About us: We own the Wild Birds Unlimited nature shop in East Lansing, Michigan,
a store that provides a wide variety of supplies to help you enjoy the birdwatching hobby.

This blog was created to answer frequently asked questions & to share nature stories and photographs.
To contribute, email me at bloubird@gmail.com.

Sunday, January 22, 2017

Bees swarm bird food

What happens to the bees in this warm winter?

Honeybees head to the hive when temperatures drop into the 50s. They don’t hibernate, instead the worker bees surround the queen and form a winter cluster with their bodies. They flutter their wings and shiver to keep the inside temperature of the hive warm. In order to keep shivering, the bees must maintain their energy by eating honey.

The mild winter weather has encouraged bees to start foraging in mid-January, and unfortunately this requires more energy than usual. You will first notice hungry winter bees, if you feed dried fruit, cracked corn or grain sorghum (milo) in bird feeders because there are no flowers available to provide pollen.

Honey Bees sip carbohydrate-rich nectar from flowers and collect protein-rich pollen to make honey and food for their young. The protein is essential for the hive in the spring to feed newly hatched larvae. Even though corn is high in carbs, its kernels do contain some protein, so worker bees gather corn dust to take back to the hive.

Honey bees are unable to carry seeds back to the hive and process them for food. However they will carry small grains of the dust in their pollen baskets on their hind legs, and can even empty a bird feeder trying to get to this dust.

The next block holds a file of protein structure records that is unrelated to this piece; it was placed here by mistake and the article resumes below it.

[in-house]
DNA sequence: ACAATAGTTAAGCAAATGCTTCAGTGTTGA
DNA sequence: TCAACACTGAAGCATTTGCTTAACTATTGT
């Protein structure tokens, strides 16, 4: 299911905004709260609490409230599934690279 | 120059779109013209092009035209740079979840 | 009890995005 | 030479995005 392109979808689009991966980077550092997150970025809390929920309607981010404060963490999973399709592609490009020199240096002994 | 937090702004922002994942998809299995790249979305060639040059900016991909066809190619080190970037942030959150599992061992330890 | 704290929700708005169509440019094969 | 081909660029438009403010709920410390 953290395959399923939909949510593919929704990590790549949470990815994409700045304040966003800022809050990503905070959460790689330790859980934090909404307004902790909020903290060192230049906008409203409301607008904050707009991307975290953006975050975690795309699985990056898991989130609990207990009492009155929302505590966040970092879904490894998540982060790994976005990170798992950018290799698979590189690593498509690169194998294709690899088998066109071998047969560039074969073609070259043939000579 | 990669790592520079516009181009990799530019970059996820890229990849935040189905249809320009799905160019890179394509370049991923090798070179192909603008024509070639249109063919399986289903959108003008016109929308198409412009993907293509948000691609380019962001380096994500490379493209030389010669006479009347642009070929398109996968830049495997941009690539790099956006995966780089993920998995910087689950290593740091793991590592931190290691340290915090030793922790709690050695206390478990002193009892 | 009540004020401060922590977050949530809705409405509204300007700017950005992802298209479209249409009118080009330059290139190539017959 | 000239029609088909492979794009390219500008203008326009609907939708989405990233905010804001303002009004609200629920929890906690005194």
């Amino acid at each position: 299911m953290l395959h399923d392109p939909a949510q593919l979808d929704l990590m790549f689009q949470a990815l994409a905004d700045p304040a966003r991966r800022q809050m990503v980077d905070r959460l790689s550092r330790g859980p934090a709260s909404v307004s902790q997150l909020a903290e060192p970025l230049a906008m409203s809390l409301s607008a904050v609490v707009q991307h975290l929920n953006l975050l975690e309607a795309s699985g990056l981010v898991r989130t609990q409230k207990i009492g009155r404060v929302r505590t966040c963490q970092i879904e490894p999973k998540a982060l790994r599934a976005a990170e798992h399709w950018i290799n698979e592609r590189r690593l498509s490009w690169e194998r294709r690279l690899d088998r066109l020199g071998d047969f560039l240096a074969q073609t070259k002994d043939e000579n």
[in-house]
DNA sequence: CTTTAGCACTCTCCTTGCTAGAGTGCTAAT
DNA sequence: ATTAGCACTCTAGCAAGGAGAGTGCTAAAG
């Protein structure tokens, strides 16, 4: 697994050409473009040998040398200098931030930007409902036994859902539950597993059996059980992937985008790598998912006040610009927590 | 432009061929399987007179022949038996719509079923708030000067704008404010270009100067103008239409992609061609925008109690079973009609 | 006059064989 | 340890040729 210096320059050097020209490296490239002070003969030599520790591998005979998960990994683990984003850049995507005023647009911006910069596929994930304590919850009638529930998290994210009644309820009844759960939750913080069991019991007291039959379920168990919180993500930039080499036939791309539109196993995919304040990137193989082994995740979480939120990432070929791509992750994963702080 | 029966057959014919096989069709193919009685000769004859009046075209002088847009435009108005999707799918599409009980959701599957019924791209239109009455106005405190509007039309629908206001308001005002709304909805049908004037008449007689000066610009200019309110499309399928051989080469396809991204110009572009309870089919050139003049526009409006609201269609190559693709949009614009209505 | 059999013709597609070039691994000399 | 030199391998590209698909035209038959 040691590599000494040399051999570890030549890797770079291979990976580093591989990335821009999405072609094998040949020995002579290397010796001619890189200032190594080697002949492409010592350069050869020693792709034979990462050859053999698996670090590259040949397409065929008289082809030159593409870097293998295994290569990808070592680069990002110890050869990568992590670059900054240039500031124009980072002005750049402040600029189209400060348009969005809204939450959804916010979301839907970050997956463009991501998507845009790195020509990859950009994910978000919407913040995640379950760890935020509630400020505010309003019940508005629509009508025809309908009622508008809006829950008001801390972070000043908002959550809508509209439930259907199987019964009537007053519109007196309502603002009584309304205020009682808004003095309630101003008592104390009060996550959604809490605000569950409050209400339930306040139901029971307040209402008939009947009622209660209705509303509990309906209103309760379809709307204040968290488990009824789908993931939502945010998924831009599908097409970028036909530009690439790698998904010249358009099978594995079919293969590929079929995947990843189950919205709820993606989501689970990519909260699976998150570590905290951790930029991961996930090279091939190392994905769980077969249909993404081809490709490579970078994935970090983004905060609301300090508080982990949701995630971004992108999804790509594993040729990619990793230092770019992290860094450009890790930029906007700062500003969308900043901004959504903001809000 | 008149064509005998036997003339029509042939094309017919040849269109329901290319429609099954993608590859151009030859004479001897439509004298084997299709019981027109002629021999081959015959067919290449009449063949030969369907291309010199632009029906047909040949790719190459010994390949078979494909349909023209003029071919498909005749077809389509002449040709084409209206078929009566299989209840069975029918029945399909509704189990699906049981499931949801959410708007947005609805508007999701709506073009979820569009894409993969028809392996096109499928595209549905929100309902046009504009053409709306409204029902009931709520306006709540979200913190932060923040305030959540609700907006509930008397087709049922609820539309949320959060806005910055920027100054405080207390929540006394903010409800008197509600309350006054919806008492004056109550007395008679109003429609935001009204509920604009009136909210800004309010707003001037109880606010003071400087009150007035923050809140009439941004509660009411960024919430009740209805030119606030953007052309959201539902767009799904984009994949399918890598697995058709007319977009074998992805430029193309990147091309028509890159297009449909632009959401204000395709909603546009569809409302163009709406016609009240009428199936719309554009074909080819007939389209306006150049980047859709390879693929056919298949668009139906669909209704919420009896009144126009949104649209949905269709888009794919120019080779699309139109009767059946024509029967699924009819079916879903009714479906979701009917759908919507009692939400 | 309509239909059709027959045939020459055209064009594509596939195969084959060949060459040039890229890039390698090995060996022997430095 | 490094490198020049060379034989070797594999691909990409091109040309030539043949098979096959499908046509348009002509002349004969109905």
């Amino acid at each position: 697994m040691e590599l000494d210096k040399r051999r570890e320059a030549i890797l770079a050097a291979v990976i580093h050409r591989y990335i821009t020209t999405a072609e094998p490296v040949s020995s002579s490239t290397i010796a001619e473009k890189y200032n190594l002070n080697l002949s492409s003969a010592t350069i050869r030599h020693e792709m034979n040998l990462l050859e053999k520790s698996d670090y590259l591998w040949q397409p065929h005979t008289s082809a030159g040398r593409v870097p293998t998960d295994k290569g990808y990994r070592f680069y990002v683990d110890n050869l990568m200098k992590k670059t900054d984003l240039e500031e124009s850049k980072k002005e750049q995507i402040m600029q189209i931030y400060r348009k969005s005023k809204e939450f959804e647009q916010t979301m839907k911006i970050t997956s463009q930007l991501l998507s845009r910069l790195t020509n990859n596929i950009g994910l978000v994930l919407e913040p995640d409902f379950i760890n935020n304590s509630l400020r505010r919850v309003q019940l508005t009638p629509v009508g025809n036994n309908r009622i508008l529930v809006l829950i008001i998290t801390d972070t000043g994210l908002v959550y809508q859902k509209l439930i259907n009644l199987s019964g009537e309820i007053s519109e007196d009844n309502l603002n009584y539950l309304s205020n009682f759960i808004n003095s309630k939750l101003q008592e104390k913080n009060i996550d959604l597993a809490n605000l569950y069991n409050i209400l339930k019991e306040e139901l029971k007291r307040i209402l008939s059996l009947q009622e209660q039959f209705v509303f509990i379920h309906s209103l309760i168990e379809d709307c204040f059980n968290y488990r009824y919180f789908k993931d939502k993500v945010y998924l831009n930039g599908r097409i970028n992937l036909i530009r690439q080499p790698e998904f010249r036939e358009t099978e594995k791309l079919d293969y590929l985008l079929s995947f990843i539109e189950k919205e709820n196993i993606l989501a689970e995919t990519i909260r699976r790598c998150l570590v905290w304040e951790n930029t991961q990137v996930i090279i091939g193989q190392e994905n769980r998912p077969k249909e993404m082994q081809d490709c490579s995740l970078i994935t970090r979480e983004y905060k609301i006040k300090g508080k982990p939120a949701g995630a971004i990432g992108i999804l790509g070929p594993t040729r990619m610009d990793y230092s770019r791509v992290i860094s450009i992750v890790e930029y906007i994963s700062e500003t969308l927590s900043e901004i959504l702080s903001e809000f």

These early bees are only territorial of their hive and tend to only sting when immediately threatened. Birds still may be intimidated by the presence of the bees. If the bees are a problem switch to Wild Birds Unlimited blends that do not include corn or cheap filler grains like milo, so bees won’t be attracted.

Make sure to clean your feeder first before you switch seed blends to remove any remaining dust. You could also try to distract the bees from you feeder with an alternative source of food.

If you have bees showing up looking for food in the winter you can feed them a solution of 2 parts white sugar to one part water in a shallow dish. I only feed birds but some beekeepers feed brewer's yeast to their honeybee colonies to help them survive the lean times. You can read more at: How to Feed Brewer's Yeast to Honey Bees | eHow.com

And make sure to landscape with a lot of native wild flowers, trees and plants that bloom and produce fruit. This is not only good for the bees and birds but also for our environment.

Related Articles:
Do Honey Bees Migrate in the Winter? http://bit.ly/KIuKKv
When did people start to feed hummingbirds? http://bit.ly/KIuSK6
What’s the best bee-proof hummingbird feeder? http://goo.gl/1RmNs
Choosing the best bird seed http://goo.gl/jrpDX
How to have more colorful birds at your feeder http://bit.ly/qizlNh
What is pollen? http://goo.gl/JlV9D

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